Denton's Notebook: Sunday, Nov. 4


By John Denton
November 4, 2012

ORLANDO – When Hedo Turkoglu went down in the Orlando Magic’s season-opener, J.J. Redick seemed to be the natural solution to move into the starting lineup what with him being the team’s best player in the preseason and a 21-point scorer on Friday night.

But Magic head coach Jacque Vaughn resisted moving Redick out of his reserve role because of his past experience with super-sub Manu Ginobili in San Antonio. Instead, Vaughn started rookie DeQuan Jones at shooting guard and moved Arron Afflalo over to small forward to replace Turkoglu, who is out four weeks with a broken hand.

Vaughn likes keeping a potent scorer coming off the bench because it stabilizes the second unit. Vaughn said that Redick could be a starter in Orlando, and quite possibly two-dozen other NBA teams, but he wants to keep him as a reserve because of the benefits it brings to the team.

``For us J.J.’s role is one that makes both of our units efficient,’’ Vaughn said. ``So that’s the whole (thought) process behind it. … You’ve seen it done before, whether it was Manu Ginobili or James Harden, guys who could start but their ability to help a second team out and provide productivity has been a big help for us.’’

Redick has been instant offense this season for the Magic – both with his shooting and his passing. He was the team’s leader in assists during the preseason and he had another six assists in the opener. Redick said he is simply trying to make the correct basketball play and keep the ball moving by either shooting it or passing it to the open man.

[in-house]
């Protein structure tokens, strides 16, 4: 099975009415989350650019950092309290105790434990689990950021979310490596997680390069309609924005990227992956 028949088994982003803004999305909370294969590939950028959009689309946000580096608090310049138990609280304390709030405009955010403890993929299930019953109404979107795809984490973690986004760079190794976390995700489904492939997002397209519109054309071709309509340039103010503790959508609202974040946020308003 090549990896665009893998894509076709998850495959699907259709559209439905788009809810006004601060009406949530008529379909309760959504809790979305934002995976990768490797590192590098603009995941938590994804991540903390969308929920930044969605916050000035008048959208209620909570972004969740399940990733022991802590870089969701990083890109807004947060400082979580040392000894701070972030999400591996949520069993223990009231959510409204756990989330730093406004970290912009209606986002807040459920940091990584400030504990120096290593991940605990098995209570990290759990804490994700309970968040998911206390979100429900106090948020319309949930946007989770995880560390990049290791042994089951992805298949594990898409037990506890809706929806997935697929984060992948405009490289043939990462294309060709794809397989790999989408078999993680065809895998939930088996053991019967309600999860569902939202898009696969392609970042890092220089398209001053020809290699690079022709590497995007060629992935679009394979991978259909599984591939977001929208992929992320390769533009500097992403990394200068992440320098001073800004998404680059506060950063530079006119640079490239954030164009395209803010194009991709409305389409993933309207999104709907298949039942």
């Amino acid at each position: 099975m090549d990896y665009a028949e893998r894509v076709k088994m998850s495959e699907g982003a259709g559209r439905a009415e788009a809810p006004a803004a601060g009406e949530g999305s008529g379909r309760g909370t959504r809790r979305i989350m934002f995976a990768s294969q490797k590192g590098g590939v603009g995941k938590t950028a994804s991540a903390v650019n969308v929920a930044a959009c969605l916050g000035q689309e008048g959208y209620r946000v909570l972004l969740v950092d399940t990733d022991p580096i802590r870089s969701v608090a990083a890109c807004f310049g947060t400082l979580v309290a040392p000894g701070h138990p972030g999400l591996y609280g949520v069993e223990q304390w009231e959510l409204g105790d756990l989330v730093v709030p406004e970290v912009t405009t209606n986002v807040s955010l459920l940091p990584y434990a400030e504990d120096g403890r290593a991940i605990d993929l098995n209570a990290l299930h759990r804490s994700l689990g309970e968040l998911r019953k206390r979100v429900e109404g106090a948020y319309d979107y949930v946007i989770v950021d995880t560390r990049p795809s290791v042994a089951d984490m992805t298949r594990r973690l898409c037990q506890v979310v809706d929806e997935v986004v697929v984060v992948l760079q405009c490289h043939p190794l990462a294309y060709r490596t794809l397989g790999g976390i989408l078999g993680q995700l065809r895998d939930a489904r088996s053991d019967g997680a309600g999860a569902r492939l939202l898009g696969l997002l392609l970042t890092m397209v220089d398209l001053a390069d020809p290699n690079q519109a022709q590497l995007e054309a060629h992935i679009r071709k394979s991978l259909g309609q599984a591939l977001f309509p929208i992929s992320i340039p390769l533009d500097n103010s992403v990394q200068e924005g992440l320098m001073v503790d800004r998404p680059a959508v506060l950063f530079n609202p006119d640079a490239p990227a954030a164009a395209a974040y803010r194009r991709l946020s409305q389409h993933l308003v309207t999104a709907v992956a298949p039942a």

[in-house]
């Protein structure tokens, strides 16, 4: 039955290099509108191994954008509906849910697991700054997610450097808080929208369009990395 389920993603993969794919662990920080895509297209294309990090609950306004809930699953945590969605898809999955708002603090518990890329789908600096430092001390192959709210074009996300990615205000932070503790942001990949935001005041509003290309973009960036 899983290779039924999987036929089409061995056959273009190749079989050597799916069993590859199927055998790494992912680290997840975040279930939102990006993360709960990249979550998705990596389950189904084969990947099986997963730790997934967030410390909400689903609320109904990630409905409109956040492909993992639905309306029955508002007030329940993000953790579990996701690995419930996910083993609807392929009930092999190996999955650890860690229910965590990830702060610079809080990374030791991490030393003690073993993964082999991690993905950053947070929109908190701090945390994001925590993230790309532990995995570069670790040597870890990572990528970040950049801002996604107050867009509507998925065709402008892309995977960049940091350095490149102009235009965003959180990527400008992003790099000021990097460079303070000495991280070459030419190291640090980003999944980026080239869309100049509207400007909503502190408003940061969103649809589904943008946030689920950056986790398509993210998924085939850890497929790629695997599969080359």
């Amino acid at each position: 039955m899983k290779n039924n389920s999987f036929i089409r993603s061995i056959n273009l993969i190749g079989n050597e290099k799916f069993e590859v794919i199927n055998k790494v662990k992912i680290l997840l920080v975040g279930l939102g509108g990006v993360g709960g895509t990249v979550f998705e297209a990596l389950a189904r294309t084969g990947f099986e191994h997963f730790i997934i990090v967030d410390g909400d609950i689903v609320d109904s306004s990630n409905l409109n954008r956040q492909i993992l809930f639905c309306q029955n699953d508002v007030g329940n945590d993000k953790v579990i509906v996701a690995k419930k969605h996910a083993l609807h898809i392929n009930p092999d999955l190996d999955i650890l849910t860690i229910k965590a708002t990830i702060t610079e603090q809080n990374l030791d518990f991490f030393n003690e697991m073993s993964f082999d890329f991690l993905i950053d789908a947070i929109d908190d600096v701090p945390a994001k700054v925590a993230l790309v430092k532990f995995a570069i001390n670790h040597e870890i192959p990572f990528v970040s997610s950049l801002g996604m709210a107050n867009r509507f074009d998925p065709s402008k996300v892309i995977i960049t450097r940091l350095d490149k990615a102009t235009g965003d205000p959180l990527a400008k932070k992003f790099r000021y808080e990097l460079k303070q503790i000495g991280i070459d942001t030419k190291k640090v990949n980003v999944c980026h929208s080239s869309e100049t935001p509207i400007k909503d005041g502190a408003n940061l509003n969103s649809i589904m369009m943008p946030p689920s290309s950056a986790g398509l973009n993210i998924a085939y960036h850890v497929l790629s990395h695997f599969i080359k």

``It’s not something that I’m consciously doing; I’m just making reads,’’ he said of his passing. ``The first pick-and-roll (in Friday’s game) I came off and (Glen Davis) was open on the roll so I gave it to him on the pocket pass. On the next pick-and-roll, (Denver’s Kosta) Koustos was 5 feet off me so I pulled up for the jumper.’’

Vaughn has marveled at the work ethic and professionalism that Redick put in this offseason to get himself ready for the season. Redick is in the final year of his contract and hopes to remain in Orlando long term. He’s been a model player so far, leading on and off the floor.

``He’s been great for us since Day One,’’ Vaughn said. ``His approach is so professional in practice and I just enjoy seeing him work out. I enjoy his approach every day. He’s one of the best I’ve seen since I’ve been around.’’

NELSON OUT, MOORE IN: The Magic also decided to withhold Jameer Nelson on Sunday night after the veteran point guard strained his hamstring and sprained an ankle in Friday’s win. Nelson didn’t practice on Saturday and sat out of the team’s walk-through on Sunday and the hope is that after another day of rest on Monday that he will be able to play Tuesday in Chicago.

``I have to be smart about this. I’ve been through a lot of injuries small and big, so I have to be smart about it,’’ Nelson said. ``I was smart about it with the training staff (Sunday morning) and (Saturday) (by sitting out of the workouts).’’